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Five years after Occupy Central, street battles rage in Hong Kong

Hong Kong protests (Studio Incendo/WikiCommons)
September 30, 2019

This article was originally published by Radio Free Asia and is reprinted with permission.

Five years after the Chinese Communist Party’s decree ruling out democracy sparked the Occupy Central movement, black-clad protesters took on riot police in a series of pitched battles on the streets of Hong Kong.

Police apparently fired at least one round of live ammunition, according to video clips posted to social media, and were repeatedly pictured waving pistols at the crowd, while water cannon, beanbag bullets and tear gas were repeatedly deployed against protesters who had occupied main highways in downtown Hong Kong.

“Now Hong Kong is a genuine police state,” former pro-democracy lawmaker Nathan Law tweeted on Sunday.

“Undercover police are beating protesters and using firearms,” he wrote in a comment attached to a photo of a gun-wielding officer published in the Chinese-language Ming Pao newspaper.

Law’s political party Demosisto said pro-democracy lawmaker Eddie Chu had been pepper-sprayed in the face after he tried to plead with riot police not to use violence against protesters.

And Hong Kong Social Worker General Union leader Hui Lai-Ming was pushed to the ground and arrested as he was leaving the area in response to police warnings, the union said in a statement on Facebook.

Meanwhile, protesters built bonfires and threw Molotov cocktails at officers, retreating as police fought back with water cannon containing high levels of pepper spray and tear gas on normally bustling city streets.

The Mass Transit Rail Corp. shut down stations in Admiralty, near government headquarters, where protesters had earlier flung bricks and other projectiles.

Wanchai, Causeway Bay and Tin Hau stations were also closed after clashes broke out in those districts.

Riot police fired the first rounds of tear gas at 2.22 p.m. in Causeway Bay near the Sogo department store, as protesters gathered for a “global march against totalitarianism” that saw rallies in solidarity in a number of international cities.

Batons to the feet

At Causeway Bay station, large numbers of demonstrators were subdued on the ground, their hands tied with cable ties, while some officers used their batons to beat their feet.

One demonstrator was left twitching after a fall to the ground, and received first aid.

A journalist for an Indonesian publication suffered an eye injury while covering protests in Wanchai, after being hit by what was believed to be a rubber or beanbag bullet fired by police, who were chasing protesters across a pedestrian footbridge near Revenue Tower.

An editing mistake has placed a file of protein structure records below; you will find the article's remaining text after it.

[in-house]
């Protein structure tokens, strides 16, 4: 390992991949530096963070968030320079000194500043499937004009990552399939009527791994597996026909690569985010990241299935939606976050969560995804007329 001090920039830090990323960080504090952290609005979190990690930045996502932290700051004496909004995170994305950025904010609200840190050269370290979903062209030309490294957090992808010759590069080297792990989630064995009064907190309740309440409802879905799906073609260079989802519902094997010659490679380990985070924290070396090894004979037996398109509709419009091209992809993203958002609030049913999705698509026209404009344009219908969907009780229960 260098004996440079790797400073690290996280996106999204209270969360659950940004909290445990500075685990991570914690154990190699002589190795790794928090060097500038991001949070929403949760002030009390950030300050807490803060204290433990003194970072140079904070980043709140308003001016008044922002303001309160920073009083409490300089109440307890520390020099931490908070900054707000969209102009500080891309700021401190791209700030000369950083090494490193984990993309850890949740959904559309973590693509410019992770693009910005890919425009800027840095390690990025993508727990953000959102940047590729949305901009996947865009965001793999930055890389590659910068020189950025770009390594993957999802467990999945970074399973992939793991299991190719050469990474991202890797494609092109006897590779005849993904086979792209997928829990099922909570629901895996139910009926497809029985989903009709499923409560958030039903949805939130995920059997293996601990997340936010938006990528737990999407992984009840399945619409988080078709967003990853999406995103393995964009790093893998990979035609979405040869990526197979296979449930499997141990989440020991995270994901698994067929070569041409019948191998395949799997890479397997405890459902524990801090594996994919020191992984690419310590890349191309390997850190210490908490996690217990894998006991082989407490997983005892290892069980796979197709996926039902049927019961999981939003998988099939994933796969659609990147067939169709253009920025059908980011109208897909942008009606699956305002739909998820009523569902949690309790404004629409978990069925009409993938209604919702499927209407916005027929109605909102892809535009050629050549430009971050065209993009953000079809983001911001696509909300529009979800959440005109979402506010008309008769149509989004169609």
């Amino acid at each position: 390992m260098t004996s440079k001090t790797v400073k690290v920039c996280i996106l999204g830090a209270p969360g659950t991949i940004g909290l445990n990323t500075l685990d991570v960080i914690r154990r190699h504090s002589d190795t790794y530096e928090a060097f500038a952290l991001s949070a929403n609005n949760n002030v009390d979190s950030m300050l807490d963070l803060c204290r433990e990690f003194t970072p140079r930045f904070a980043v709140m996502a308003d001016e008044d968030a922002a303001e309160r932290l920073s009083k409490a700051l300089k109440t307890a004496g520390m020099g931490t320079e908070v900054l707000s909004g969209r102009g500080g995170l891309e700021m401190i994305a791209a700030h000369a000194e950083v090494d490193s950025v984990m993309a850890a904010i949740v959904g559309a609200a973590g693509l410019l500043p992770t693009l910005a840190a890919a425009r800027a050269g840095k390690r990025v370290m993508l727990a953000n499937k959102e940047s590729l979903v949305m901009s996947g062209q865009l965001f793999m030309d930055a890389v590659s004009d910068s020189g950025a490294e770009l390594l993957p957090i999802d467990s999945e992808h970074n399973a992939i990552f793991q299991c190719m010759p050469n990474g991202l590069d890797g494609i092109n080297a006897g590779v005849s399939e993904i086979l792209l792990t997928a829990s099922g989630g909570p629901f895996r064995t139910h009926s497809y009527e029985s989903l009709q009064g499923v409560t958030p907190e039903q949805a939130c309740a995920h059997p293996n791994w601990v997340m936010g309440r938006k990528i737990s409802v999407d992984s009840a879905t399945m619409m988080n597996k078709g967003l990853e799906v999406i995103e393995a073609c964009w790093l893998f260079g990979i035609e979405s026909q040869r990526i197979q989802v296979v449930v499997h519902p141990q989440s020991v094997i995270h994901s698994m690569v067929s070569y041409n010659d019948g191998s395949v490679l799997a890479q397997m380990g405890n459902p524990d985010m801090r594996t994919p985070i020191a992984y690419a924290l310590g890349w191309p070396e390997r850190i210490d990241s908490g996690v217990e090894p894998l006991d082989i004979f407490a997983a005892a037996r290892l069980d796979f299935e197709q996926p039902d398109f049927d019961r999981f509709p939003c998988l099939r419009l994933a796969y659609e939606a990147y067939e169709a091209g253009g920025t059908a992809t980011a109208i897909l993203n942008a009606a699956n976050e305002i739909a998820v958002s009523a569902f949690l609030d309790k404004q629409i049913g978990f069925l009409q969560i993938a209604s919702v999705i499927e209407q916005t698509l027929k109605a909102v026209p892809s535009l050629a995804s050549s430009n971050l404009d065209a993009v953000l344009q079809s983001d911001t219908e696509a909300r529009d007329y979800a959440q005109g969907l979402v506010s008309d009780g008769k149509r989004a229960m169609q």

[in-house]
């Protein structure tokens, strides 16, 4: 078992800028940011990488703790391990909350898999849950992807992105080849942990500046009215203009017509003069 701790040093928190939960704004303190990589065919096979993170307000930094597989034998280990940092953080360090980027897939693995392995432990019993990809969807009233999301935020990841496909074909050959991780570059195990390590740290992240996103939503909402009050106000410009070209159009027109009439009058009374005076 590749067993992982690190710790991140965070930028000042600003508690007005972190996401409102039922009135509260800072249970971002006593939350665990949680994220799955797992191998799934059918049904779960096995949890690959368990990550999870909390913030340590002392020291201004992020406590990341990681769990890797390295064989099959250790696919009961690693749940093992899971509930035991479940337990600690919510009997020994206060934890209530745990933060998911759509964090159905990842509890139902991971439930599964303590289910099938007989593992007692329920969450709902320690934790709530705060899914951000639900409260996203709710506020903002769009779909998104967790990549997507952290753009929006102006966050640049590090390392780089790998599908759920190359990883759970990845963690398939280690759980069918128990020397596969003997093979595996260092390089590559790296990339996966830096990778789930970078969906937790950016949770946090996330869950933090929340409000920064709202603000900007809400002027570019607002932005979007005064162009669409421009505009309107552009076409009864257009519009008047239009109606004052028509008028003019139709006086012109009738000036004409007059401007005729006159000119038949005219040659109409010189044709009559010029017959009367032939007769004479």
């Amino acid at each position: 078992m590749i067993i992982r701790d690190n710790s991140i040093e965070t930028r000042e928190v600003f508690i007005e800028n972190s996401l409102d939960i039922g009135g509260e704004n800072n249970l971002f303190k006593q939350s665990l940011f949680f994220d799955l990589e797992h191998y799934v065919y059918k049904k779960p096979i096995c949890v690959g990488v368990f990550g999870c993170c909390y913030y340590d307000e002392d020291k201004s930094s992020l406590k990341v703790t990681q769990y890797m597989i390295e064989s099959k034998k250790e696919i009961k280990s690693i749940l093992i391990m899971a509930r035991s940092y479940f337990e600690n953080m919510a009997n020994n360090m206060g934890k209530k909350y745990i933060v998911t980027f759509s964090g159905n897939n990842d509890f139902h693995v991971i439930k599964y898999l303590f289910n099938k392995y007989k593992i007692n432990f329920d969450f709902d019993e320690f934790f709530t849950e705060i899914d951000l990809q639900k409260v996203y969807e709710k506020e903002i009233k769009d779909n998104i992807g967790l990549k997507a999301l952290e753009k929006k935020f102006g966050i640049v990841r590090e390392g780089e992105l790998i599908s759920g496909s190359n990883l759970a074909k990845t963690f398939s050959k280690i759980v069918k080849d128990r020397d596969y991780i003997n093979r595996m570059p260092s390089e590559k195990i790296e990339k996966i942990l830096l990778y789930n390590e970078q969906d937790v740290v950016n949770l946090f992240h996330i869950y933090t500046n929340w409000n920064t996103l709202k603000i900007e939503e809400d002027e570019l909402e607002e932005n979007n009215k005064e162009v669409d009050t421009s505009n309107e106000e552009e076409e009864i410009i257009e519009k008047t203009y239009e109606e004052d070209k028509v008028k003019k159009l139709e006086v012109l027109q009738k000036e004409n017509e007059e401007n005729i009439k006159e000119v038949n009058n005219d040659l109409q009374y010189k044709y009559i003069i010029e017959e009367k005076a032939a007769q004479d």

Government broadcaster RTHK said its reporters had also witnessed a series of attacks by special forces, known as the “raptors,” on people at the protest in Admiralty.

“RTHK reporters at the scene reported seeing around two dozen people subdued and arrested in Admiralty,” the station said. “Many of the detainees were forced to the ground with baton strikes by officers. Some were seen to be bleeding heavily.”

Later on Sunday, protesters also reportedly beat up two men in Wanchai and Causeway Bay districts, only breaking off with the intervention of the protest movement’s first aid squad, who took at least one of the men to safety.

Some protesters also smashed up a taxi using rods to break the shield, headlights, and other parts of the vehicle, forcing open the bonnet after the taxi reportedly menaced a group of journalists.

Journalists were also attacked with pepper spray and water cannon in clashes since Saturday, social media footage showed.

Saturday’s demonstration, which had police approval, saw protesters burn the flag of the ruling Chinese Communist Party rather than the national flag of China, following a singing rally in downtown Tamar Park to mark the fifth anniversary of the 2014 pro-democracy movement, which ended without achieving its demand for fully democratic elections.

Chipping away at rights

Sunday’s street battles came as Chinese president Xi Jinping presented the former leader of Hong Kong, Tung Chee-hwa, with an honorary title ahead of the 70th anniversary of the founding of the People’s Republic of China.

Tung, who stepped down without finishing his second term in office in 2003 after half a million people marched to protest subversion and sedition legislation ordered by Beijing, was awarded a medal by Xi for his “outstanding contribution to the One Country and Two Systems principle,” under which Hong Kong was promised the continuation of its traditional freedoms after the 1997 handover.

London-based rights group Amnesty International has called the response of the Hong Kong police force to the protesters’ civil disobedience and political vandalism “outrageous” and “repressive.”

The group said that while an independent and effective investigation into police actions would be a vital first step to resolving the standoff, the protests came after a “steady erosion” of rights and freedoms in the city long before Lam put forward plans to allow extradition to mainland China.

It said both the Hong Kong government and the ruling Chinese Communist Party in Beijing had been chipping away at the traditional rights and freedoms that Hong Kong was promised for years.

Protests that erupted in June in Hong Kong against plans by the city’s government to allow extradition to mainland China have grown into a broader movement, even after Lam pledged to scrap the plan by withdrawing the planned legislation.

The protesters’ five key demands are: the formal withdrawal of planned amendments to extradition laws; an amnesty for arrested protesters; an end to the description of protesters as rioters; an independent inquiry into police abuse of power; and fully democratic elections.